I rather like the way “premier” in line 3 becomes “guarir”, the former ambiguous to read aloud (2 or 3 syllables), the latter simply and clearly 2 syllables. Is it possible that Ronsard changed half the next line just to make a seemingly-minor clarification like that? I think it is; partly because the new line 4 isn’t all that good! There’s a similar awkwardness about the ‘wound in his blood’ in tha later version (how do you wound blood?) – but the French avoids the awkward mid- and end-rhyme of “coeur/rigueur”.
 
 
 
Si vous pensez que may et sa belle verdure
De vostre fiévre quarte effacent la langueur,
Vous estes bien trompee, il faut premier mon cœur
Guarir du mal qu’il sent, duquel vous n’avez cure.
 
Il faut premier guarir l’ancienne pointure
Que vos yeux dans le cœur me font par leur rigueur,
Et en me guarissant vous reprendrez vigueur
Du mal que vous souffrez, et du mal que j’endure.
 
Le mal que vous avez ne vient d’autre raison ;
Pour ce je fis à Dieu une juste oraison,
Pour me venger de vous, de vous faire malade.
 
Hé ! vraiment c’est bien dit. Quoy ! voulez-vous guarir,
Et si ne voulez pas vostre amant secourir,
Que vous guaririez bien seulement d’une œillade !
 
 
 
 
                                                                            If you think that May and her fair greenery
                                                                            Can wipe away the weakness of your quartan fever,
                                                                            You are very mistaken. You need first to cure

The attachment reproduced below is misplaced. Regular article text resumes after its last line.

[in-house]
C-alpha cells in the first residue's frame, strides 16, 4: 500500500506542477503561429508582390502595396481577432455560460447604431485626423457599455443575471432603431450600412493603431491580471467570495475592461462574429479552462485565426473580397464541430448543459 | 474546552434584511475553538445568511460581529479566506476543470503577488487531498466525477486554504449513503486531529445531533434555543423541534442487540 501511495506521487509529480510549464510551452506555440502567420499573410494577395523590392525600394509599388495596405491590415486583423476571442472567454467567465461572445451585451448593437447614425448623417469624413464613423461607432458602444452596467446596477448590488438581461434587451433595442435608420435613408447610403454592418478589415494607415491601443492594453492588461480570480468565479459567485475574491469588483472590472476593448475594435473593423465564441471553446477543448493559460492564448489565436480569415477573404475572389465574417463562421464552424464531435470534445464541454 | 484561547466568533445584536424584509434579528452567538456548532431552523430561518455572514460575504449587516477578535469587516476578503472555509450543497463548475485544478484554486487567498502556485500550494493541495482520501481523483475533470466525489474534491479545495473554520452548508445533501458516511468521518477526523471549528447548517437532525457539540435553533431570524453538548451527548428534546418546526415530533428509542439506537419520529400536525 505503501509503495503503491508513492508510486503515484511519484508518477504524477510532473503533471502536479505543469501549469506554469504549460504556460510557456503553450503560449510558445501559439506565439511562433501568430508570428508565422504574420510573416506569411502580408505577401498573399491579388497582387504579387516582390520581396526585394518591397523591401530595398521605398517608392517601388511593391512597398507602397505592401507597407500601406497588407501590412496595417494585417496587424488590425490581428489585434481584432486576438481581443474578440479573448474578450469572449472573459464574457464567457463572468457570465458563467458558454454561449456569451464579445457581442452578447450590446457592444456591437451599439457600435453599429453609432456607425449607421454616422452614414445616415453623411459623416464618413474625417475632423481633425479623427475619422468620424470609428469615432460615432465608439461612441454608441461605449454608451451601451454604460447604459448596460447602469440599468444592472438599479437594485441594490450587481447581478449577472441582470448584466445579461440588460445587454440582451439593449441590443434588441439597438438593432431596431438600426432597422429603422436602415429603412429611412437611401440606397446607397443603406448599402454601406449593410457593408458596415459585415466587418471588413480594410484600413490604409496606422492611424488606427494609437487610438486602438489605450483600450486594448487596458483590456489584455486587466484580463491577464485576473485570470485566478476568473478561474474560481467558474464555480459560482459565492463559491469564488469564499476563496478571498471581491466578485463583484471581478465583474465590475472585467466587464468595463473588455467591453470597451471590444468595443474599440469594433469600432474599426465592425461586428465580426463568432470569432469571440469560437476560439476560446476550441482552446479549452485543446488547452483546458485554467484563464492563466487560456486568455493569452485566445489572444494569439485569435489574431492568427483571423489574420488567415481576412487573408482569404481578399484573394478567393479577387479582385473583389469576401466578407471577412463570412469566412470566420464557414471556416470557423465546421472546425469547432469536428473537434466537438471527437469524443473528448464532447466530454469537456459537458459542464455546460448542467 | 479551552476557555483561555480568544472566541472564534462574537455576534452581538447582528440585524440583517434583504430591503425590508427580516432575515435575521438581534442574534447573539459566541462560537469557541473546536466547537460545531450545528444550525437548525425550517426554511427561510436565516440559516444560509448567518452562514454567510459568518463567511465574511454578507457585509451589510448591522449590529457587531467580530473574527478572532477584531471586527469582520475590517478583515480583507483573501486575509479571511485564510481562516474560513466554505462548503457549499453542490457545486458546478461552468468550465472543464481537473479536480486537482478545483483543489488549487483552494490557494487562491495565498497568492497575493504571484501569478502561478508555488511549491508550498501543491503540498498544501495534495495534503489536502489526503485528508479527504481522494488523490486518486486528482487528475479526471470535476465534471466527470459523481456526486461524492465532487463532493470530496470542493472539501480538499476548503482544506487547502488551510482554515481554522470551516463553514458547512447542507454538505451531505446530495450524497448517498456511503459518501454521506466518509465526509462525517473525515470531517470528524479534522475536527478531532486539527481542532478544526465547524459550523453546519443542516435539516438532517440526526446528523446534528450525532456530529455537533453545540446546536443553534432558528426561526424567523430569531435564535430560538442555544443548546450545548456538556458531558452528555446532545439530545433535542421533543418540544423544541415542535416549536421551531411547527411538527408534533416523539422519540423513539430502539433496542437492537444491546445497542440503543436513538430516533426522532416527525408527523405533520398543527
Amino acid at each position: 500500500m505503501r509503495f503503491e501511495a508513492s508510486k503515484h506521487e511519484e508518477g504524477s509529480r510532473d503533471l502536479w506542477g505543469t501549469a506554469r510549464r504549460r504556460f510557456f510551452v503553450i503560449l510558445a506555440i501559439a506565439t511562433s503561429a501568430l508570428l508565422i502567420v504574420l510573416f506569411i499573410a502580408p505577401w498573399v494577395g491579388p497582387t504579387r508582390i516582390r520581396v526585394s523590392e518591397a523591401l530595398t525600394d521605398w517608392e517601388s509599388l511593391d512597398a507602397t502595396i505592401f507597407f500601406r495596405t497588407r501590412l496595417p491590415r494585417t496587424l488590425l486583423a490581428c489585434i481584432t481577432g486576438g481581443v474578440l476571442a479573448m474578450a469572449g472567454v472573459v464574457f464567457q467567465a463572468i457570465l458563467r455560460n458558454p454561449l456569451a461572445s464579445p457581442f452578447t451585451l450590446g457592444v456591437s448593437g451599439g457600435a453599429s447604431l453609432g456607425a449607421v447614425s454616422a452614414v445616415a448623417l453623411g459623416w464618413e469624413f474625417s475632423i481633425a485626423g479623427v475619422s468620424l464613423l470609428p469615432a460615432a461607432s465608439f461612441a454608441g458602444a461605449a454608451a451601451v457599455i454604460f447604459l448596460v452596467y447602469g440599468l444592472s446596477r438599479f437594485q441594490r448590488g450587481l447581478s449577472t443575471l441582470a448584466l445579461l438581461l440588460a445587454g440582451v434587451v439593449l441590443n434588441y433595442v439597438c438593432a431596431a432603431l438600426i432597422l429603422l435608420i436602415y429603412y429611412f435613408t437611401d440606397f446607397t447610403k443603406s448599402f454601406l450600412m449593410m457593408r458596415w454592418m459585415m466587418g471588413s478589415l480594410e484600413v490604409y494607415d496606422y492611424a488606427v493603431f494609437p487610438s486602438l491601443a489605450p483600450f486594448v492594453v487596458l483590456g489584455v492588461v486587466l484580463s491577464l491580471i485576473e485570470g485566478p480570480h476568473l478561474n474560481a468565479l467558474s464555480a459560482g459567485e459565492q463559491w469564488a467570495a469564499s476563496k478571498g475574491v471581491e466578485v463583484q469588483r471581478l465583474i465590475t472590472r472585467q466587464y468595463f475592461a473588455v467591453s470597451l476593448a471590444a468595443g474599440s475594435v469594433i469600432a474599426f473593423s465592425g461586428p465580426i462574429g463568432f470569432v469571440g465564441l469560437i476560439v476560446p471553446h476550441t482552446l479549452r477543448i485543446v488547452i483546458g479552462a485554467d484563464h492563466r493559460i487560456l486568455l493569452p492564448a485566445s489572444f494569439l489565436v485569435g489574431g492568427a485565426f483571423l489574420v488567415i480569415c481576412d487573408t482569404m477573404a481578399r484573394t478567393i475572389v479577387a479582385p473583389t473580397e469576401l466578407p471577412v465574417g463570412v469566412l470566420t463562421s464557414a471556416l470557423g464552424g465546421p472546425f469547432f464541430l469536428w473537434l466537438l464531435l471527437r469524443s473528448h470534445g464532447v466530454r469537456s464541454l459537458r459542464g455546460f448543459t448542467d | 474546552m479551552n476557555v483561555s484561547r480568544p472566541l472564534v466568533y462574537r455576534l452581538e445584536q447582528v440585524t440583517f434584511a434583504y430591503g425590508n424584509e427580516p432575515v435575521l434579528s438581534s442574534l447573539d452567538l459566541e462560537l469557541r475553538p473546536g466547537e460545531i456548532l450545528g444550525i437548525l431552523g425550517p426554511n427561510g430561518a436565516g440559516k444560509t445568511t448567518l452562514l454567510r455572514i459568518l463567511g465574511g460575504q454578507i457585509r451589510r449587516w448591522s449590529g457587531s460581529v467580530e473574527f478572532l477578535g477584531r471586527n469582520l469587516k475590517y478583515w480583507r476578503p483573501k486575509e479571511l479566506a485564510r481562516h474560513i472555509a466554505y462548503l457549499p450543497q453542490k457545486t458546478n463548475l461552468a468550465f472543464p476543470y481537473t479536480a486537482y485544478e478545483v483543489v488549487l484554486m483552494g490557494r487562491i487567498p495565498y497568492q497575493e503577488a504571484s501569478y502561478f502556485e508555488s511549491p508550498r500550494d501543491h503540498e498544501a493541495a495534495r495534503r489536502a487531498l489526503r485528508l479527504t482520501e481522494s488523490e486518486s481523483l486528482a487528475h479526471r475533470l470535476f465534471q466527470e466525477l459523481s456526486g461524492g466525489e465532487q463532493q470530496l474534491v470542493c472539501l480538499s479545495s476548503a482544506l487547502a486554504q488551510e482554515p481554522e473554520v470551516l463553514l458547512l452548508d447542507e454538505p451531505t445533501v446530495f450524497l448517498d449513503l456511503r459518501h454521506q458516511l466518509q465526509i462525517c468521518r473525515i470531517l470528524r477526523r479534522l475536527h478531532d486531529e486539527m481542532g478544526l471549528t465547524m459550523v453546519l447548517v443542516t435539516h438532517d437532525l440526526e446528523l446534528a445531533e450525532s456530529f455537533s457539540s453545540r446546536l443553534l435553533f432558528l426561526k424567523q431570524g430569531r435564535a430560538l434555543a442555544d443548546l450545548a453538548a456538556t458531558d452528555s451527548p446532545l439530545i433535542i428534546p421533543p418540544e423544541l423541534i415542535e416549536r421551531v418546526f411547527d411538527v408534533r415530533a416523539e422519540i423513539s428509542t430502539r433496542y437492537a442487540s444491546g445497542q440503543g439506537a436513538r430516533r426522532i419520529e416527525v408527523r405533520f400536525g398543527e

My heart of the pain it feels, for which you have no care.
 
                                                                            You need first to cure the ancient wound
                                                                            That your eyes made in my heart by their harshness,
                                                                            And in curing me you will regain strength
                                                                            From the illness you’re suffering, and the ills I endure.
 
                                                                            The pain you have comes from no other cause:
                                                                            For this have I made to God a just prayer
                                                                            To avenge me against you by making you ill. 
 
                                                                            Oh, truly that’s well-said. Why? You want to get well
                                                                            But don’t want to help your lover
                                                                            Whom you could cure just with a glance?
 
 
 
 
 
 
 
 
 
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About fattoxxon

Who am I? Lover of all sorts of music - classical, medieval, world (anything from Africa), world-classical (Uzbek & Iraqi magam for instance), and virtually anything that won't be on the music charts... Lover of Ronsard's poetry (obviously) and of sonnets in general. Reader of English, French, Latin & other literature. And who is Fattoxxon? An allusion to an Uzbek singer - pronounce it Patahan, with a very plosive 'P' and a throaty 'h', as in 'khan')